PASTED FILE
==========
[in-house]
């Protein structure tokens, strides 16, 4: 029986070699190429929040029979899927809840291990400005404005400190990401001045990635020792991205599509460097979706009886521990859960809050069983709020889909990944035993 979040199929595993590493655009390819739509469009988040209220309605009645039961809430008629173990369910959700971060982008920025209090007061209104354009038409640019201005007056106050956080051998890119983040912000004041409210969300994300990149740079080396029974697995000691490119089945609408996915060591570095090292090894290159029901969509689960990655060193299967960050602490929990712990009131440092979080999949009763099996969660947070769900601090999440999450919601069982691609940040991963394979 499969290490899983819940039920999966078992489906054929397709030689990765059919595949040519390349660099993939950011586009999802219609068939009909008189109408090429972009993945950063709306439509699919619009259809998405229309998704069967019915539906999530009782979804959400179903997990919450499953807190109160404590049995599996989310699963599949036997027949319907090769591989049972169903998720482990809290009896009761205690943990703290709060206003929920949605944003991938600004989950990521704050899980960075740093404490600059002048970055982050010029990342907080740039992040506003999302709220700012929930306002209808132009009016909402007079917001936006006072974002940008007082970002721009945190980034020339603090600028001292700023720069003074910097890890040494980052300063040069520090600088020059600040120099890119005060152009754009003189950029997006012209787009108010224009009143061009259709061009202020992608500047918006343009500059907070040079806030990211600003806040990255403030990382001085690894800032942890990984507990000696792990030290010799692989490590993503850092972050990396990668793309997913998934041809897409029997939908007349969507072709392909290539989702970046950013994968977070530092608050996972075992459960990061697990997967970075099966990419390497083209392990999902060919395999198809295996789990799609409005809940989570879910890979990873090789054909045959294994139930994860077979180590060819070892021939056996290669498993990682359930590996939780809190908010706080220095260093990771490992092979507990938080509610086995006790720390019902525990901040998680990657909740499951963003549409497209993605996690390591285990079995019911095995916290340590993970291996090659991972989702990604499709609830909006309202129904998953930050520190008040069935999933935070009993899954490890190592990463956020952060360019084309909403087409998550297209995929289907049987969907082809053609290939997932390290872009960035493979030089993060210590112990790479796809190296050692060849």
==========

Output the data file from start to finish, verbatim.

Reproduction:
[in-house]
């Protein structure tokens, strides 16, 4: 029986070699190429929040029979899927809840291990400005404005400190990401001045990635020792991205599509460097979706009886521990859960809050069983709020889909990944035993 979040199929595993590493655009390819739509469009988040209220309605009645039961809430008629173990369910959700971060982008920025209090007061209104354009038409640019201005007056106050956080051998890119983040912000004041409210969300994300990149740079080396029974697995000691490119089945609408996915060591570095090292090894290159029901969509689960990655060193299967960050602490929990712990009131440092979080999949009763099996969660947070769900601090999440999450919601069982691609940040991963394979 499969290490899983819940039920999966078992489906054929397709030689990765059919595949040519390349660099993939950011586009999802219609068939009909008189109408090429972009993945950063709306439509699919619009259809998405229309998704069967019915539906999530009782979804959400179903997990919450499953807190109160404590049995599996989310699963599949036997027949319907090769591989049972169903998720482990809290009896009761205690943990703290709060206003929920949605944003991938600004989950990521704050899980960075740093404490600059002048970055982050010029990342907080740039992040506003999302709220700012929930306002209808132009009016909402007079917001936006006072974002940008007082970002721009945190980034020339603090600028001292700023720069003074910097890890040494980052300063040069520090600088020059600040120099890119005060152009754009003189950029997006012209787009108010224009009143061009259709061009202020992608500047918006343009500059907070040079806030990211600003806040990255403030990382001085690894800032942890990984507990000696792990030290010799692989490590993503850092972050990396990668793309997913998934041809897409029997939908007349969507072709392909290539989702970046950013994968977070530092608050996972075992459960990061697990997967970075099966990419390497083209392990999902060919395999198809295996789990799609409005809940989570879910890979990873090789054909045959294994139930994860077979180590060819070892021939056996290669498993990682359930590996939780809190908010706080220095260093990771490992092979507990938080509610086995006790720390019902525990901040998680990657909740499951963003549409497209993605996690390591285990079995019911095995916290340590993970291996090659991972989702990604499709609830909006309202129904998953930050520190008040069935999933935070009993899954490890190592990463956020952060360019084309909403087409998550297209995929289907049987969907082809053609290939997932390290872009960035493979030089993060210590112990790479796809190296050692060849």